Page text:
Featured Research

from universities, journals, and other organizations

New technique to help brain cancer patients

Date:
August 23, 2013
Source:
Aarhus University
Summary:
A new scanning technique reveals how susceptible patients with aggressive brain cancer are to the drugs they receive.

A new scanning technique developed by Danish and US researchers reveals how susceptible patients with aggressive brain cancer are to the drugs they receive. The research behind the ground-breaking technique has just been published in Nature Medicine.

Each year sees 260 new cases of the most aggressive type of brain cancer in Denmark. Some patients survive only a few months, while others survive for 18 months. Only very few, 3.5%, are alive five years after their diagnosis. A new scanning technique can now reveal how the brain tumour responds to the drug administered:

"We have developed an MRI technique which reveals how a patient will respond to the treatment that inhibits the growth of new blood vessels to the tumour. The technique allows us to only select the patients who will actually benefit from the treatment and to quickly initiate or intensify other treatments for non-responding patients," says Kim Mouridsen, Associate Professor at Aarhus University and head of the research group Neuroimaging Methods at MINDLab, Aarhus University.

He has developed the new technique together with researchers from Harvard Medical School.

Brain architecture providing important knowledge

Aggressive brain cancer is usually treated with drugs that inhibit the growth of new blood vessels, as the most aggressive brain tumours are constantly trying to produce new blood vessels to get oxygen. The treatment alleviates the symptoms, but it also increases the efficacy of radiation therapy because it improves oxygenation.

According to Kim Mouridsen, the new technique -- Vessel Architectural Imaging -- is an important step towards better treatment:

"Getting more knowledge about what the blood vessels in the tumour look like will also give us a better understanding of the mechanisms which are decisive for the efficacy of the treatment. And understanding these mechanisms is precisely what we need to be able to develop and improve the treatment of brain tumours in general."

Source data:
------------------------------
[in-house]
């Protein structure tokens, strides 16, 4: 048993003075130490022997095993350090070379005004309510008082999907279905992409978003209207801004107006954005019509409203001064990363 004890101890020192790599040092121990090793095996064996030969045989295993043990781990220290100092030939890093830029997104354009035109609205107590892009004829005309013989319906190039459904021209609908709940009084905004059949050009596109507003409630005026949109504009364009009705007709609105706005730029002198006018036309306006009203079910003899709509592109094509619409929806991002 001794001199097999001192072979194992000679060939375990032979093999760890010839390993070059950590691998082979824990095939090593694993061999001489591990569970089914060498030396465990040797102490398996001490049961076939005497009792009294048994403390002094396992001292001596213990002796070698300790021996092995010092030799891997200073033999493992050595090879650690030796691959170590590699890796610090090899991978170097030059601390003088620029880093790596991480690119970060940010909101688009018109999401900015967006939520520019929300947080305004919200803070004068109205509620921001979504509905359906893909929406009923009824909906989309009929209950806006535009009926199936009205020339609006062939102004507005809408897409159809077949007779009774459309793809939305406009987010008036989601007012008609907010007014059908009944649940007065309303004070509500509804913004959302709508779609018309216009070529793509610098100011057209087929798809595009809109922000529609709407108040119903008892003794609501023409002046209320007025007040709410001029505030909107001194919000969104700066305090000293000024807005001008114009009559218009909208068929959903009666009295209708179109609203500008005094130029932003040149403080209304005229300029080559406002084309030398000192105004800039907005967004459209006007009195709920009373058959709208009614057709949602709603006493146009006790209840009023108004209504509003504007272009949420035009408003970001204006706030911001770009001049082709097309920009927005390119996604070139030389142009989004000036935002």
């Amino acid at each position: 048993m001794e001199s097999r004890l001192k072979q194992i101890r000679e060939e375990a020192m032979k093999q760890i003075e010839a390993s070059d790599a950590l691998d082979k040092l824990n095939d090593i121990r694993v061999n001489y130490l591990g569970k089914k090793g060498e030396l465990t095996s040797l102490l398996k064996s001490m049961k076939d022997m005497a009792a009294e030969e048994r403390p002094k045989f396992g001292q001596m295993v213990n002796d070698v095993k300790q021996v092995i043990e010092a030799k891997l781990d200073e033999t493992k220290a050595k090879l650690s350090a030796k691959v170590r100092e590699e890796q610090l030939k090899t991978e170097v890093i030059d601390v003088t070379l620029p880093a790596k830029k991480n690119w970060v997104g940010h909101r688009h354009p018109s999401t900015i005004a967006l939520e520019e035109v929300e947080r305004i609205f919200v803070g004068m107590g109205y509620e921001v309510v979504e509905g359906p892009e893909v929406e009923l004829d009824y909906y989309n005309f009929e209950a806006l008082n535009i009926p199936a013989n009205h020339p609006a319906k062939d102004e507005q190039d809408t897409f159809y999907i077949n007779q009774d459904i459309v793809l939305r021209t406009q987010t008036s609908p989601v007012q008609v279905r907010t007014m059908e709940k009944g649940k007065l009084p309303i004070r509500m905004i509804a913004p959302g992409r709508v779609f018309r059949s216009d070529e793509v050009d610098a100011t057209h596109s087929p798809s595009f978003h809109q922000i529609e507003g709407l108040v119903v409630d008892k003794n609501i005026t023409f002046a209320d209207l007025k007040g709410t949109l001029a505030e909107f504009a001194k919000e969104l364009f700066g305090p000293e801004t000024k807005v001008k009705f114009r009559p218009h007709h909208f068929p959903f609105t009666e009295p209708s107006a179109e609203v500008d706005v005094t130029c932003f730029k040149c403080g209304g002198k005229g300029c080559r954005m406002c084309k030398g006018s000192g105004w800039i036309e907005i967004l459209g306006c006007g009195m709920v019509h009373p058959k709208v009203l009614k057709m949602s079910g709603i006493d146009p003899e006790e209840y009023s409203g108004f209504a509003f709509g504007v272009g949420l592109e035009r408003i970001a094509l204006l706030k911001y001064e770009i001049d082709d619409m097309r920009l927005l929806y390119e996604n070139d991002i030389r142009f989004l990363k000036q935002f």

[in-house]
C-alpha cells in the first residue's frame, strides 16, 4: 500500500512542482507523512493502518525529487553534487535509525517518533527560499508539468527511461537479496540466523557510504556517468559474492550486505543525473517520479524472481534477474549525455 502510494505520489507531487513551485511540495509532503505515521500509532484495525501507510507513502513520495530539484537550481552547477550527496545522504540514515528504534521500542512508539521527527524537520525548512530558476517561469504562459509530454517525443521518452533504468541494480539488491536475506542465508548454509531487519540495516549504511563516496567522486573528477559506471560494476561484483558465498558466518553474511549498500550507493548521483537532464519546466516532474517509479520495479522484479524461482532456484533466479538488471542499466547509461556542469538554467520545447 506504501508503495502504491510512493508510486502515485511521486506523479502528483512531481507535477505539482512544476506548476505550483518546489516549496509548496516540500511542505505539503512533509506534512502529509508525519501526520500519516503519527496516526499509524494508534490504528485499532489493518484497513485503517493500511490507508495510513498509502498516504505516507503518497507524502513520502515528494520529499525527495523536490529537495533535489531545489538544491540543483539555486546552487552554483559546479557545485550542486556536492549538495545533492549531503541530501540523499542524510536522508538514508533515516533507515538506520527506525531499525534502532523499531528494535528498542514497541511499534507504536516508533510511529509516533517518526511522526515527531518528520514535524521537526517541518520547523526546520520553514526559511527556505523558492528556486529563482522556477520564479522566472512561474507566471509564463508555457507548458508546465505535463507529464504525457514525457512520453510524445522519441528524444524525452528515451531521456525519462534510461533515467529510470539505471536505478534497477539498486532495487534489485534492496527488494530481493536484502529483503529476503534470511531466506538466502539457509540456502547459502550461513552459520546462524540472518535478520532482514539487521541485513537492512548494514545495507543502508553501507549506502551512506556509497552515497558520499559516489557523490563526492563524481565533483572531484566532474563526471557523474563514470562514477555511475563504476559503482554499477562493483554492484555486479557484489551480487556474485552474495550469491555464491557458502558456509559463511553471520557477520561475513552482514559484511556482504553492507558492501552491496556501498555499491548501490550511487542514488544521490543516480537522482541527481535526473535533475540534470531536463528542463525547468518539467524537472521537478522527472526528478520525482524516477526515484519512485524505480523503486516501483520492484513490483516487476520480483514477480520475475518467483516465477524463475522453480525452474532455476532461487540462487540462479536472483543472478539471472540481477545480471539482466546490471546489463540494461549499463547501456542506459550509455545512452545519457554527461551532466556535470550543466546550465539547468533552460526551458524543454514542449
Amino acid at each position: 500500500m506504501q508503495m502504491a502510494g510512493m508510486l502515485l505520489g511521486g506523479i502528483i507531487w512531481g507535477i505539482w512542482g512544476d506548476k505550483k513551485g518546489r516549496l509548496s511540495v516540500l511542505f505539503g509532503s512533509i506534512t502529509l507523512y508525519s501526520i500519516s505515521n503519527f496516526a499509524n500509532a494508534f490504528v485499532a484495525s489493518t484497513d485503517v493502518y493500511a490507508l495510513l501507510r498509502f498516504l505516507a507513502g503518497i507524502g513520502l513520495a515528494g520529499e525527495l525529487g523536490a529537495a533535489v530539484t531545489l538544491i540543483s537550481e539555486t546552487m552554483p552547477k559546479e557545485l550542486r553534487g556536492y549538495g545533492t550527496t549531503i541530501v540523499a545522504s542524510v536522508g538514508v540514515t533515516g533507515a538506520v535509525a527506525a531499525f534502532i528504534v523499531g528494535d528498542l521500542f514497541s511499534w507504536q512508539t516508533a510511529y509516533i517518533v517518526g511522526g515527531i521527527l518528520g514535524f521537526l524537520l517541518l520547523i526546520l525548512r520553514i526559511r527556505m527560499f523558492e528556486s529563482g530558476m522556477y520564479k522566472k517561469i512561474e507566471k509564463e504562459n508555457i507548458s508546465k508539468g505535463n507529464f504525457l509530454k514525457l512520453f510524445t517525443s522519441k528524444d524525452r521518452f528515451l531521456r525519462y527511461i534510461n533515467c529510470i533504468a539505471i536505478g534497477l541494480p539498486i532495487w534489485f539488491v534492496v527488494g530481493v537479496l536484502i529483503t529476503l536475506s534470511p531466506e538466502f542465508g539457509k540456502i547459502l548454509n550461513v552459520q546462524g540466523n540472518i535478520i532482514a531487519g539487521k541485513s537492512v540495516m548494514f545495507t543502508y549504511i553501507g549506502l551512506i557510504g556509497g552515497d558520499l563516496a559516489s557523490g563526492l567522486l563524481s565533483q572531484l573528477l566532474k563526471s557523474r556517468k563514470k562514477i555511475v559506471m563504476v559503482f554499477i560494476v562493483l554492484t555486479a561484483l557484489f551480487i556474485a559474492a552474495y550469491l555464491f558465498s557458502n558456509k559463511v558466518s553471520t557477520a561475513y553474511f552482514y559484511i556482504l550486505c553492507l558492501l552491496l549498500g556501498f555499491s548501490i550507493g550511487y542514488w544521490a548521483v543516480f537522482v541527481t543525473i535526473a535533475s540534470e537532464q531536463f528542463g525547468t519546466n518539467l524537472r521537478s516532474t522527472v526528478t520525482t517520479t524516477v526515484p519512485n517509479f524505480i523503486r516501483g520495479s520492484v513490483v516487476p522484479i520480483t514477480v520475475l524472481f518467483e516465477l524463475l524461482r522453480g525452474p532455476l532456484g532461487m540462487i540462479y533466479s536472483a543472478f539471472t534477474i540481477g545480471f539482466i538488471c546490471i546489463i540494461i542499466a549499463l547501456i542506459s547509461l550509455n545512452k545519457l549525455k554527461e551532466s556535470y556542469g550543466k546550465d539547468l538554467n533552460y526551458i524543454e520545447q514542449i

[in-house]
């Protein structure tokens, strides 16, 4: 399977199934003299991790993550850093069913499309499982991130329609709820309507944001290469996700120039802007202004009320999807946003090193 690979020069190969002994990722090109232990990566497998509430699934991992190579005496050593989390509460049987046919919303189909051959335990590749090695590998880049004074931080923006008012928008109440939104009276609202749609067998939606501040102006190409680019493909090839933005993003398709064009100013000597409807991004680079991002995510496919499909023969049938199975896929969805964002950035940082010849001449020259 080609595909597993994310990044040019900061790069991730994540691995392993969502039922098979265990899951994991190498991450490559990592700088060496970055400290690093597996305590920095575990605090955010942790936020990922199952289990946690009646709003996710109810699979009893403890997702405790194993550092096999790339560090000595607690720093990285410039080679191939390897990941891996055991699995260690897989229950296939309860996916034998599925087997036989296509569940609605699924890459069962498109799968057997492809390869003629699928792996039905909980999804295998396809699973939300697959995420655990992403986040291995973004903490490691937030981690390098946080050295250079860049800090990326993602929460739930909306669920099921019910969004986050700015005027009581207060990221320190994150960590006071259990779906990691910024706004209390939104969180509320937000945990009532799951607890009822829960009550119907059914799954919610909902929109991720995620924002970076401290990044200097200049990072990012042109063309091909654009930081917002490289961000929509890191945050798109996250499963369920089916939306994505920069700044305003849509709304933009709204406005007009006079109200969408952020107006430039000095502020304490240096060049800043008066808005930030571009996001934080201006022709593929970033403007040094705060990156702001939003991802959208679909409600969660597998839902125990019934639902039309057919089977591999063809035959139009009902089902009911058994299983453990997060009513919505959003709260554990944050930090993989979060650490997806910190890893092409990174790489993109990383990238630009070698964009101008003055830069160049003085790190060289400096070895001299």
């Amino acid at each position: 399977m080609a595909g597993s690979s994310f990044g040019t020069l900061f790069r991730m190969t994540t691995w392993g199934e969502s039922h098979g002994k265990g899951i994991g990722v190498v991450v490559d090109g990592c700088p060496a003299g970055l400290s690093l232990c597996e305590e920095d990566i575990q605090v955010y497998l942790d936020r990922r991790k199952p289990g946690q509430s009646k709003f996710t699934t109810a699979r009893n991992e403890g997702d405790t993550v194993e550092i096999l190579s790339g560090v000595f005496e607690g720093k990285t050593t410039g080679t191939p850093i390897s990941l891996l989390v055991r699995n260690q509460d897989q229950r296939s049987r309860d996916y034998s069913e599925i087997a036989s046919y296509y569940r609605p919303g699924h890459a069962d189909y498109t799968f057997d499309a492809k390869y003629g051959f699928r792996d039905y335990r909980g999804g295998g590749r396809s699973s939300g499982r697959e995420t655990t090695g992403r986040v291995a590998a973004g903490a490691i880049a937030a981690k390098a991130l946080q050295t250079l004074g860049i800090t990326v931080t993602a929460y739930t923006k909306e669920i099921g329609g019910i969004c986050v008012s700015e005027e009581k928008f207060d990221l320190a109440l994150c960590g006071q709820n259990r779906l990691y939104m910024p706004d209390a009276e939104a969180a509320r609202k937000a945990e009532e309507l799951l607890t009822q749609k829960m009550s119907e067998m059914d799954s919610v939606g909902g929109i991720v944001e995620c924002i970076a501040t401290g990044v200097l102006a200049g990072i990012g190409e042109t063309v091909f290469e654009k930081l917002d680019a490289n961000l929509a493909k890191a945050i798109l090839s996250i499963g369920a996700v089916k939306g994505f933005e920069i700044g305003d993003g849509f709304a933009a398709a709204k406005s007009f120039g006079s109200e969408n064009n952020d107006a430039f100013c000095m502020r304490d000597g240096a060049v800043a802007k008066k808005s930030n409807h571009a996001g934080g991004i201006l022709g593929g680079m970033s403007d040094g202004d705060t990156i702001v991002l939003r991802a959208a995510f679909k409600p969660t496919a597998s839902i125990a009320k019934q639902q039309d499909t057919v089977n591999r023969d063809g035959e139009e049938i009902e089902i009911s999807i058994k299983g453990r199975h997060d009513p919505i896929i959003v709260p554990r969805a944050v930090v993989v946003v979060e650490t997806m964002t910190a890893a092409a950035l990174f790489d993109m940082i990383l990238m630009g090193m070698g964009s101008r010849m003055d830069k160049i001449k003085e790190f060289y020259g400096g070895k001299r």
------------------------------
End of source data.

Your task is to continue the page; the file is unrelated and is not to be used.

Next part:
Story Source:

The above story is based on materials provided by Aarhus University. Note: Materials may be edited for content and length.


Journal Reference:

  1. Kyrre E Emblem, Kim Mouridsen, Atle Bjornerud, Christian T Farrar, Dominique Jennings, Ronald J H Borra, Patrick Y Wen, Percy Ivy, Tracy T Batchelor, Bruce R Rosen, Rakesh K Jain, A Gregory Sorensen. Vessel architectural imaging identifies cancer patient responders to anti-angiogenic therapy. Nature Medicine, 2013; DOI: 10.1038/nm.3289

Cite This Page:

Aarhus University. "New technique to help brain cancer patients." ScienceDaily. ScienceDaily, 23 August 2013. <www.sciencedaily.com/releases/2013/08/130823094303.htm>.
Aarhus University. (2013, August 23). New technique to help brain cancer patients. ScienceDaily. Retrieved August 21, 2014 from www.sciencedaily.com/releases/2013/08/130823094303.htm
Aarhus University. "New technique to help brain cancer patients." ScienceDaily. www.sciencedaily.com/releases/2013/08/130823094303.htm (accessed August 21, 2014).

Share This




More Health & Medicine News

Thursday, August 21, 2014

Featured Research

from universities, journals, and other organizations


Featured Videos

from AP, Reuters, AFP, and other news services

Drug Used To Treat 'Ebola's Cousin' Shows Promise

Drug Used To Treat 'Ebola's Cousin' Shows Promise

Newsy (Aug. 21, 2014) An experimental drug used to treat Marburg virus in rhesus monkeys could give new insight into a similar treatment for Ebola. Video provided by Newsy
Powered by NewsLook.com
Cadavers, a Teen, and a Medical School Dream

Cadavers, a Teen, and a Medical School Dream

AP (Aug. 21, 2014) Contains graphic content. He's only 17. But Johntrell Bowles has wanted to be a doctor from a young age, despite the odds against him. He was recently the youngest participant in a cadaver program at the Indiana University NW medical school. (Aug. 21) Video provided by AP
Powered by NewsLook.com
American Ebola Patients Released: What Cured Them?

American Ebola Patients Released: What Cured Them?

Newsy (Aug. 21, 2014) It's unclear whether the American Ebola patients' recoveries can be attributed to an experimental drug or early detection and good medical care. Video provided by Newsy
Powered by NewsLook.com
Lost Brain Cells To Blame For Sleep Problems Among Seniors

Lost Brain Cells To Blame For Sleep Problems Among Seniors

Newsy (Aug. 21, 2014) According to a new study, elderly people might have trouble sleeping because of the loss of a certain group of neurons in the brain. Video provided by Newsy
Powered by NewsLook.com

Search ScienceDaily

Number of stories in archives: 140,361

Find with keyword(s):
Enter a keyword or phrase to search ScienceDaily for related topics and research stories.

Save/Print:
Share:

Breaking News:
from the past week

In Other News

... from NewsDaily.com

Science News

Health News

Environment News

Technology News



Save/Print:
Share:

Free Subscriptions


Get the latest science news with ScienceDaily's free email newsletters, updated daily and weekly. Or view hourly updated newsfeeds in your RSS reader:

Get Social & Mobile


Keep up to date with the latest news from ScienceDaily via social networks and mobile apps:

Have Feedback?


Tell us what you think of ScienceDaily -- we welcome both positive and negative comments. Have any problems using the site? Questions?
Mobile: iPhone Android Web
Follow: Facebook Twitter Google+
Subscribe: RSS Feeds Email Newsletters
Latest Headlines Health & Medicine Mind & Brain Space & Time Matter & Energy Computers & Math Plants & Animals Earth & Climate Fossils & Ruins